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CD review: Nick Cave & The Bad Seeds’ ‘Push the Sky Away’

Push the Sky Away is Cave and The Bad Seeds’ first album in five years.
Photo: Eduardo Verdugo/AP
Annie Zaleski

The Details

Four stars
Nick Cave & The Bad Seeds
Push the Sky Away

By this point, listeners can expect certain things from Nick Cave’s various musical projects: ink-black textures, confrontational sexuality, hypnotic rhythms and Cave’s urbane, bloodless drawl. But the enigmatic Australian still finds ways to surprise on the excellent Push the Sky Away, his 15th album with The Bad Seeds. Lyrical references include Wikipedia (“We Real Cool”) and teen idols (Hannah Montana and Miley Cyrus are both name-checked in the sneering “Higgs Boson Blues”). And co-founder/guitarist Mick Harvey’s absence (he left the group in 2009) is hardly felt, thanks to the reappearance of former bassist Barry Adamson.


Push the Sky Away is a Bad Seeds album through and through. Warren Ellis’ etched-out metronomic loops skate like perfect figure eights underneath music featuring such velvet touches as flute (“We No Who U R”), macabre guitar and vampiric strings (“Jubilee Street”) and brushed percussion (“Mermaids”).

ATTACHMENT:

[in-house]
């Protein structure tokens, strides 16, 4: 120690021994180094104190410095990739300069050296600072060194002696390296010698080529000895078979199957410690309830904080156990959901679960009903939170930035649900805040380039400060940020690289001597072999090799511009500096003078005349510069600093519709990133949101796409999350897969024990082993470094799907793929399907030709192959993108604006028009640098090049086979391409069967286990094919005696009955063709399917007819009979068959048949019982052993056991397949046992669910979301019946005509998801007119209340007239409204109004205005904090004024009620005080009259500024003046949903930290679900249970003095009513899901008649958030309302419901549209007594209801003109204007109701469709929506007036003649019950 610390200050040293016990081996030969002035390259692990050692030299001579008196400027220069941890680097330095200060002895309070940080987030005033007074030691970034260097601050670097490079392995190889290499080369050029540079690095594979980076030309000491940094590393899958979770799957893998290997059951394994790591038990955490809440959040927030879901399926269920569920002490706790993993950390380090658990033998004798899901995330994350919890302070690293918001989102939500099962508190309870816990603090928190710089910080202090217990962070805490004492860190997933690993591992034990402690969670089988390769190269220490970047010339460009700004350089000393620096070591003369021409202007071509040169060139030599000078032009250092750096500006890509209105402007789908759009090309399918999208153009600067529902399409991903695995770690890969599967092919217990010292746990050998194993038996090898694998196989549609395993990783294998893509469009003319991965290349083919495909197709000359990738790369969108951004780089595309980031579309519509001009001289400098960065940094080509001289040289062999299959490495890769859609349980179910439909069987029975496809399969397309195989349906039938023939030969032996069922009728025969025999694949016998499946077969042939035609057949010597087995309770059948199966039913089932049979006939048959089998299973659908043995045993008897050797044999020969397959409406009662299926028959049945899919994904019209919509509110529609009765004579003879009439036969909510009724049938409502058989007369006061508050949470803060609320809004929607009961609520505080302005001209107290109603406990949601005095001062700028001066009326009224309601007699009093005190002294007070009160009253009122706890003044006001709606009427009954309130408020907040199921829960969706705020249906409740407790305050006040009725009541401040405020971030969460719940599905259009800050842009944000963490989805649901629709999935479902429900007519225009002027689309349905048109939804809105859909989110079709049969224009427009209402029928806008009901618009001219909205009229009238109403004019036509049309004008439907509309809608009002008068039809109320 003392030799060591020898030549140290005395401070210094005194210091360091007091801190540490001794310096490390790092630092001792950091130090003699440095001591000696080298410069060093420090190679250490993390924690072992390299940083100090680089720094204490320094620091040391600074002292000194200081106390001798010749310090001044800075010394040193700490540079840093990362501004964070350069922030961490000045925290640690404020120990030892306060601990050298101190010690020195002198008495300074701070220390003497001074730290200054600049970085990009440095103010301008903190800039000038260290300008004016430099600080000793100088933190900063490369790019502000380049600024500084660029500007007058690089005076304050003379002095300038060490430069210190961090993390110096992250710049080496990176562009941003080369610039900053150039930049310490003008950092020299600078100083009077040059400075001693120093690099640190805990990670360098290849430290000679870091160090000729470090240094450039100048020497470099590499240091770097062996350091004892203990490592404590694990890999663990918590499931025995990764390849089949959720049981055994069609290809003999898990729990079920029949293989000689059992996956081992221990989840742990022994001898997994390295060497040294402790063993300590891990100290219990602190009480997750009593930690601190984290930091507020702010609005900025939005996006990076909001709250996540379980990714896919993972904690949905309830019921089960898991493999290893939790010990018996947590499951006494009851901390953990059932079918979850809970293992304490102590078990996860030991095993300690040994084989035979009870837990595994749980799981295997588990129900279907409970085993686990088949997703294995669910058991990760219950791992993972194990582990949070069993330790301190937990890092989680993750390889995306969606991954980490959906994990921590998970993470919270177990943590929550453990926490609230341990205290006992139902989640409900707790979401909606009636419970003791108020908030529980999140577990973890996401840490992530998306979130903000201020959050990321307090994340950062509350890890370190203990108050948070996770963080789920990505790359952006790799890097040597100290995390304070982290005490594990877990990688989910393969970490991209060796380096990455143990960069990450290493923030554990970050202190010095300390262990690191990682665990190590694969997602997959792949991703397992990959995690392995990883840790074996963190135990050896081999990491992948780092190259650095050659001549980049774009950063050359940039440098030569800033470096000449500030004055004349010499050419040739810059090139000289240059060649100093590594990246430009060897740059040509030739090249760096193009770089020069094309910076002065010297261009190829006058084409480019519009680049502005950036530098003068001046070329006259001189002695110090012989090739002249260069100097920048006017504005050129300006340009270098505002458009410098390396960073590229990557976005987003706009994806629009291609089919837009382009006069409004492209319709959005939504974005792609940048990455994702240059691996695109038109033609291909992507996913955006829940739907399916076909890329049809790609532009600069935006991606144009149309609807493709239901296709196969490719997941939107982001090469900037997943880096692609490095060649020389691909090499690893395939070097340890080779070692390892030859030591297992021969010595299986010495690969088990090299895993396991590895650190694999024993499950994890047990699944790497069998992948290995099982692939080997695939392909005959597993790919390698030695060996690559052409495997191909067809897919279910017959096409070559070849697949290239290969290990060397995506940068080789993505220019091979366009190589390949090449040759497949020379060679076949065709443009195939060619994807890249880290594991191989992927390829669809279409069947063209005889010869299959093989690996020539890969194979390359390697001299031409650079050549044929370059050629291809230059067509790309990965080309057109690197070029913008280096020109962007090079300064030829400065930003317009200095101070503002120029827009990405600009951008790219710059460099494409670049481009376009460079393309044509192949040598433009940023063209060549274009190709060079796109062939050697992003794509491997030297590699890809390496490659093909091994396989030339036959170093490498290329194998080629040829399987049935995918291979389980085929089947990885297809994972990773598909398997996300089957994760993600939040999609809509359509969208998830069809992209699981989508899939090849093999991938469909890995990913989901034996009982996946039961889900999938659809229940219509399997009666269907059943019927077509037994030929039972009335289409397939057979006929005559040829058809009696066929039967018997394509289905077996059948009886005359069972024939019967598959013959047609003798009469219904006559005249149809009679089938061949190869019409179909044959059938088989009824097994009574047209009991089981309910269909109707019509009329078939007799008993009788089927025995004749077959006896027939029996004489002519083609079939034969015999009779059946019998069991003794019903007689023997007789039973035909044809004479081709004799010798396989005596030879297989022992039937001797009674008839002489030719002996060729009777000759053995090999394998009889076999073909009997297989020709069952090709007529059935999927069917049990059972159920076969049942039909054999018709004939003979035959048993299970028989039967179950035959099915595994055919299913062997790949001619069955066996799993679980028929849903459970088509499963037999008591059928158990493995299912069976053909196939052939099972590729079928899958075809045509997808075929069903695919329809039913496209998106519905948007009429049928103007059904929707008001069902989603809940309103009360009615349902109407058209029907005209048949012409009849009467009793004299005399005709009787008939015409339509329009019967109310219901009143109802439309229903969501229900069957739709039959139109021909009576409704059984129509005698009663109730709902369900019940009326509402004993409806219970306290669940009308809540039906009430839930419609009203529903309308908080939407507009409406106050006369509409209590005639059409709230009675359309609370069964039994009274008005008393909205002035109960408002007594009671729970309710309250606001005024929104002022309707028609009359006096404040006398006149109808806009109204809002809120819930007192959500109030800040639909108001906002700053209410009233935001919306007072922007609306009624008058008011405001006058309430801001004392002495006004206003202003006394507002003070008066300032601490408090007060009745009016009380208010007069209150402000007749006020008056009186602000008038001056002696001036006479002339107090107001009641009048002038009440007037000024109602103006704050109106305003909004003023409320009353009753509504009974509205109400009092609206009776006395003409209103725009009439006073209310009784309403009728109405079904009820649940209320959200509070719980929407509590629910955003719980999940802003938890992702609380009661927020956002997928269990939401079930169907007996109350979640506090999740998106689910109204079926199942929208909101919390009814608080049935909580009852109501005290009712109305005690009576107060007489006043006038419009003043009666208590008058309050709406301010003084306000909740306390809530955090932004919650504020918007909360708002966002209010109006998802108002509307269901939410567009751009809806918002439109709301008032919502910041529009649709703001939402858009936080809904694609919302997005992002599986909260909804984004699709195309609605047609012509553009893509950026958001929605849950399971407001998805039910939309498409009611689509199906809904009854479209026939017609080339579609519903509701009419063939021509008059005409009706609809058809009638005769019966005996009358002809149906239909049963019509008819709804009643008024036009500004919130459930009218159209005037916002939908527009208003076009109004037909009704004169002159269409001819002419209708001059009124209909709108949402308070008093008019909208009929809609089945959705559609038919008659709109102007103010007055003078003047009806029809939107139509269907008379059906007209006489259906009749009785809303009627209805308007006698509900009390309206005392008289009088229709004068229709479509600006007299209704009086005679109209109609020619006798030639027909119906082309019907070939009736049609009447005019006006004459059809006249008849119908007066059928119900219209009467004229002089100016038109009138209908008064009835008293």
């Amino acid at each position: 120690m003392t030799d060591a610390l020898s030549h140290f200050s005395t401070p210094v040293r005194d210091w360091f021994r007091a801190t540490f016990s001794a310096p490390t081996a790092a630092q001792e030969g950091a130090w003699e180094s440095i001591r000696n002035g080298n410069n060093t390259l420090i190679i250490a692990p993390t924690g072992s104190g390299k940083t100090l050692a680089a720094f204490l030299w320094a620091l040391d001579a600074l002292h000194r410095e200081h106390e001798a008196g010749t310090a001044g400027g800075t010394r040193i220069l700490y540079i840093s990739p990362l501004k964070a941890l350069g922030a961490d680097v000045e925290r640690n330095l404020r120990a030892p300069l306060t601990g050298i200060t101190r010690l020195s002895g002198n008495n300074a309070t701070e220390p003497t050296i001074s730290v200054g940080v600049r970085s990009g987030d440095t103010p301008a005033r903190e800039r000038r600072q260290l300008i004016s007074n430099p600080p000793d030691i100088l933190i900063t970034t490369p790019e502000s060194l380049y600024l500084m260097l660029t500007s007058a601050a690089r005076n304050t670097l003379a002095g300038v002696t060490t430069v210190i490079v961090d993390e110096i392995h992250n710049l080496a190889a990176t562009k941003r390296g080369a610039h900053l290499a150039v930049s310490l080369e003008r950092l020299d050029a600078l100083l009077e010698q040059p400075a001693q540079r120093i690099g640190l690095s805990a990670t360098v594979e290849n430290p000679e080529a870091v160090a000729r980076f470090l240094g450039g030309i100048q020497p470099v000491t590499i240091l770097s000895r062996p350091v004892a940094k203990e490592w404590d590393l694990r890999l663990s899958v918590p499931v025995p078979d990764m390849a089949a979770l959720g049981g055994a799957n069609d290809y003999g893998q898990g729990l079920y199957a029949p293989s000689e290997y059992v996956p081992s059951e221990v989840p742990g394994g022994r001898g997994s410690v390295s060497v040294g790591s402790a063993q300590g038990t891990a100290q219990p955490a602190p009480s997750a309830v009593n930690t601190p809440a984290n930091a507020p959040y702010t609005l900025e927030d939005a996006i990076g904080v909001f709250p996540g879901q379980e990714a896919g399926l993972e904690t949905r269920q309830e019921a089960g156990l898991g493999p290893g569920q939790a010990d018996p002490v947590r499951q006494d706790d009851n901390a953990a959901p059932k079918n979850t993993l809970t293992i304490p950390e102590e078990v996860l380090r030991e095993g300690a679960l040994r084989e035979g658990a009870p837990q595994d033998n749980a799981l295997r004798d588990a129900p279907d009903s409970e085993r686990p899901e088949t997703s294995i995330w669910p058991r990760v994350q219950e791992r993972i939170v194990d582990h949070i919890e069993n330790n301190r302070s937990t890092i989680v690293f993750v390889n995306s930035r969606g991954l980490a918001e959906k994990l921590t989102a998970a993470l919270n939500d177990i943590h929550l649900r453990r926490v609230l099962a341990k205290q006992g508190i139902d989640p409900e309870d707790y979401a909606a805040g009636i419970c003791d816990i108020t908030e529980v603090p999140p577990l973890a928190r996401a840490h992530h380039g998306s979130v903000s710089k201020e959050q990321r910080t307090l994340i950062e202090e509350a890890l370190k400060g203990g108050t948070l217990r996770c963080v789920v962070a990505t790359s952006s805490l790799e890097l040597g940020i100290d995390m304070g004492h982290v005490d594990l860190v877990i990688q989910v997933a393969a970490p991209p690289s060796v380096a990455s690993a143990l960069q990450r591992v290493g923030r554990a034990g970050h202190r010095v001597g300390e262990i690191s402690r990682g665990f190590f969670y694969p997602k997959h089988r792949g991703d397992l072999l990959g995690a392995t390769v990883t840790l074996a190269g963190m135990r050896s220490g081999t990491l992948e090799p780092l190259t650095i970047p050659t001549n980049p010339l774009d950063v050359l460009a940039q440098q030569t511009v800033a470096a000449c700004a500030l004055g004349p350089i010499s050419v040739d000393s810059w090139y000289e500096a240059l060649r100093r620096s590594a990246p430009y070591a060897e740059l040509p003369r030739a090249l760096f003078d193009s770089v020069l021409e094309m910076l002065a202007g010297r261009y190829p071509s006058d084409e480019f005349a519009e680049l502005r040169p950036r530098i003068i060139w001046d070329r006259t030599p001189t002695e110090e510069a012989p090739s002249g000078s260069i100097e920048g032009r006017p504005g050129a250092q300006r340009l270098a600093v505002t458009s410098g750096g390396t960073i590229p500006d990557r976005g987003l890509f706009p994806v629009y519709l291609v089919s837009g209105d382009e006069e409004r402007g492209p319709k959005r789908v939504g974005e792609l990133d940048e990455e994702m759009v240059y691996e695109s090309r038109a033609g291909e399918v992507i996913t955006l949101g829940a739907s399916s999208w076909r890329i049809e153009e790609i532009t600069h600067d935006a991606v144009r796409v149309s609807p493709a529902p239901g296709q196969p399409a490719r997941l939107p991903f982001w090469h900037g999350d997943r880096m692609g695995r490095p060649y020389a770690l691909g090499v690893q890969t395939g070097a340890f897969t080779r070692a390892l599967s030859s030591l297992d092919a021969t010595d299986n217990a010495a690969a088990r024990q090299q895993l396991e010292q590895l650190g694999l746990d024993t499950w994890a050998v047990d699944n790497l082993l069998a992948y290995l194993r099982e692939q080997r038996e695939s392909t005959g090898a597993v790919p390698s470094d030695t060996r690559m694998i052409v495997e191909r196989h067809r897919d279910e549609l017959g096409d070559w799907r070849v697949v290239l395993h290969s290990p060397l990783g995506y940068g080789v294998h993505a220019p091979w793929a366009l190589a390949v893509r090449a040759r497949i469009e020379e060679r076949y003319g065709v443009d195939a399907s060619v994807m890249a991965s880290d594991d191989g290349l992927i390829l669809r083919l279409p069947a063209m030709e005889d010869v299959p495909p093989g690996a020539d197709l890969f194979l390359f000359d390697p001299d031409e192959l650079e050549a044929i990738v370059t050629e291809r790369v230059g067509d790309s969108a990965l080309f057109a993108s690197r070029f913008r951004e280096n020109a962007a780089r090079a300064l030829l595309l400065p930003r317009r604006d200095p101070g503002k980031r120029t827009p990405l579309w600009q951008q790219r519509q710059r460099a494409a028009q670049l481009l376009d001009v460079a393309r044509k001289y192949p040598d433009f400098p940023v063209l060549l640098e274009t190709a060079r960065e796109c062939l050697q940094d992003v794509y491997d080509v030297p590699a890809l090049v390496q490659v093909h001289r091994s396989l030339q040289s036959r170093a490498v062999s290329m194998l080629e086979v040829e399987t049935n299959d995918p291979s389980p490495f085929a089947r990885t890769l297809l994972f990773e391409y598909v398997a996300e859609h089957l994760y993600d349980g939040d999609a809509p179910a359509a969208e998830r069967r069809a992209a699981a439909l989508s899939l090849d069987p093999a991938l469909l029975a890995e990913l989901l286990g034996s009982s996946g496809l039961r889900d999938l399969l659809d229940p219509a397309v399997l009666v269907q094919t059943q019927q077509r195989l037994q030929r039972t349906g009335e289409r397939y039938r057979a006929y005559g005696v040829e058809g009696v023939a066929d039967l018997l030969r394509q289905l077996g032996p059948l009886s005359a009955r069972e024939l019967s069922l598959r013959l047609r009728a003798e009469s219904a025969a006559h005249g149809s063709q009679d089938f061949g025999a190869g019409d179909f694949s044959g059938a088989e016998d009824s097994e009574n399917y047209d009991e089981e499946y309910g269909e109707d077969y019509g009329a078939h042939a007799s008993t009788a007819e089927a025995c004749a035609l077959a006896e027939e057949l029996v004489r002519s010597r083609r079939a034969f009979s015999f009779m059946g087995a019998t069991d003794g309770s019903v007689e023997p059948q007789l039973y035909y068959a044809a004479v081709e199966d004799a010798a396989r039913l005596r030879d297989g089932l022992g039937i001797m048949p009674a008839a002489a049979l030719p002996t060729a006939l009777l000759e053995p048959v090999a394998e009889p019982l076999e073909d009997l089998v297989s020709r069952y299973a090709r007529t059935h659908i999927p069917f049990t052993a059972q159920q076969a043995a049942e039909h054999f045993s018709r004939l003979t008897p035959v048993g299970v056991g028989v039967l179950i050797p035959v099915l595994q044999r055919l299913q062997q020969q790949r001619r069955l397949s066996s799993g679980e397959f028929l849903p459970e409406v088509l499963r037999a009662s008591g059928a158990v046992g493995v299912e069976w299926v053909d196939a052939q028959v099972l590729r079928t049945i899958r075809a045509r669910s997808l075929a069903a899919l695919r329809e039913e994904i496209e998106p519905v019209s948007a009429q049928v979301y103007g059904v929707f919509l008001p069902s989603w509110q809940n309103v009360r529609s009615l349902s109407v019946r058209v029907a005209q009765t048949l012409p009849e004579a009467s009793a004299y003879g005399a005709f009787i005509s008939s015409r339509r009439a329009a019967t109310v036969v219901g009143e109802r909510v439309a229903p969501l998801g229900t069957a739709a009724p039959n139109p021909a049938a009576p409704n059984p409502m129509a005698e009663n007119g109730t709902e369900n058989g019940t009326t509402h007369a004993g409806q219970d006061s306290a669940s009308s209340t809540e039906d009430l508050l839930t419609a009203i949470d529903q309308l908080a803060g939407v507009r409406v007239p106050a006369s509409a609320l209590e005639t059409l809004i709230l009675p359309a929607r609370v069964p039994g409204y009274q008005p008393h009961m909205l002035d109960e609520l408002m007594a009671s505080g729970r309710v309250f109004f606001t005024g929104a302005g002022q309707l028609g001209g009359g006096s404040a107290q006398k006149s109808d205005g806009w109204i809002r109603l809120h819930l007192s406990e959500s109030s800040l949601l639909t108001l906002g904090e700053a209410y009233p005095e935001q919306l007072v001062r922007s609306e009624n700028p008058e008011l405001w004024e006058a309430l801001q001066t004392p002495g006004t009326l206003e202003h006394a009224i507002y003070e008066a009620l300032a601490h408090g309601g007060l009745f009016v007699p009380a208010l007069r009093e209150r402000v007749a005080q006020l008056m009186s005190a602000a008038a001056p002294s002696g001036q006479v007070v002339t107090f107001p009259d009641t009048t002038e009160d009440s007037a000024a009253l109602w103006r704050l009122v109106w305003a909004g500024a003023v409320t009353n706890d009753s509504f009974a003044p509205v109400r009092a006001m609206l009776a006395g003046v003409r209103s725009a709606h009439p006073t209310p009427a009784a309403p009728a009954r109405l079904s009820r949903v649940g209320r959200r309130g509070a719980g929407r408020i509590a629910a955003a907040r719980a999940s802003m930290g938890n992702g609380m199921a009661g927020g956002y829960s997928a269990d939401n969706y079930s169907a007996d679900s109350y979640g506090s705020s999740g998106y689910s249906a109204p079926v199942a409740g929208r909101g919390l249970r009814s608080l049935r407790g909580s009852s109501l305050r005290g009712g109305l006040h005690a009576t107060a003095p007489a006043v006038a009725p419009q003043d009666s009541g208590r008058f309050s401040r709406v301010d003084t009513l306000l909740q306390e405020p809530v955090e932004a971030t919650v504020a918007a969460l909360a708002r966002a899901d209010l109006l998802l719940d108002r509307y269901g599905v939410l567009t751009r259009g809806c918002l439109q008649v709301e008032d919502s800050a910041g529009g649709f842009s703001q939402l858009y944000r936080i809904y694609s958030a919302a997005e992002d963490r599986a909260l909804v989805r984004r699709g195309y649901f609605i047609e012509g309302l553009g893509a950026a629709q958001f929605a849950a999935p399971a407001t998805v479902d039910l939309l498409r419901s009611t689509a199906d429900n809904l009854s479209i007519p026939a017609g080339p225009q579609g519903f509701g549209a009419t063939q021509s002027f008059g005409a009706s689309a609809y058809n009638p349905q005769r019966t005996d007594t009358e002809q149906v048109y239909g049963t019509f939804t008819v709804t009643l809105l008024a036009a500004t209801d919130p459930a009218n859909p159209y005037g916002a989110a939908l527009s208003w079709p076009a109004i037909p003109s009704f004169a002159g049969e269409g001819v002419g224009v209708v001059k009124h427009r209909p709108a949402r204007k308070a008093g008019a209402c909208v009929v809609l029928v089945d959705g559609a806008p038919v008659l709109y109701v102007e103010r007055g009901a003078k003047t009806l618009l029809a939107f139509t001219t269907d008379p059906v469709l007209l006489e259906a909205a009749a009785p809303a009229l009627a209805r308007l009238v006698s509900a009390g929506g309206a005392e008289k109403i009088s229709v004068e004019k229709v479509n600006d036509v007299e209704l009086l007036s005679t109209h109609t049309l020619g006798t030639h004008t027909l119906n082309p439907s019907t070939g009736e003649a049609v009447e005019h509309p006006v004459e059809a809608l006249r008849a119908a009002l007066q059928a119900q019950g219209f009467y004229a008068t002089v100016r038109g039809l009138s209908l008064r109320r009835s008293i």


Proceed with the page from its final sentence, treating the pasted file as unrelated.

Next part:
In many ways, Push the Sky Away plays like a companion piece to Leonard Cohen’s 2012 album, Old Ideas. A sense of finality and fallibility permeates both, and the ornate instrumentation creates aching suspense and wistful sadness. Perhaps the most appealing aspect of Push the Sky Away is its sense of resignation, with the craggy, soulful Cave often sounding like an omniscient narrator who knows too much about the fate of his characters. “Wide Lovely Eyes” seems to sketch out a lady’s suicide by drowning, while “Mermaids” reminisces about out-of-reach romance. Both tunes are at once lovely, haunting and unsettled—the way all great Nick Cave songs should be.


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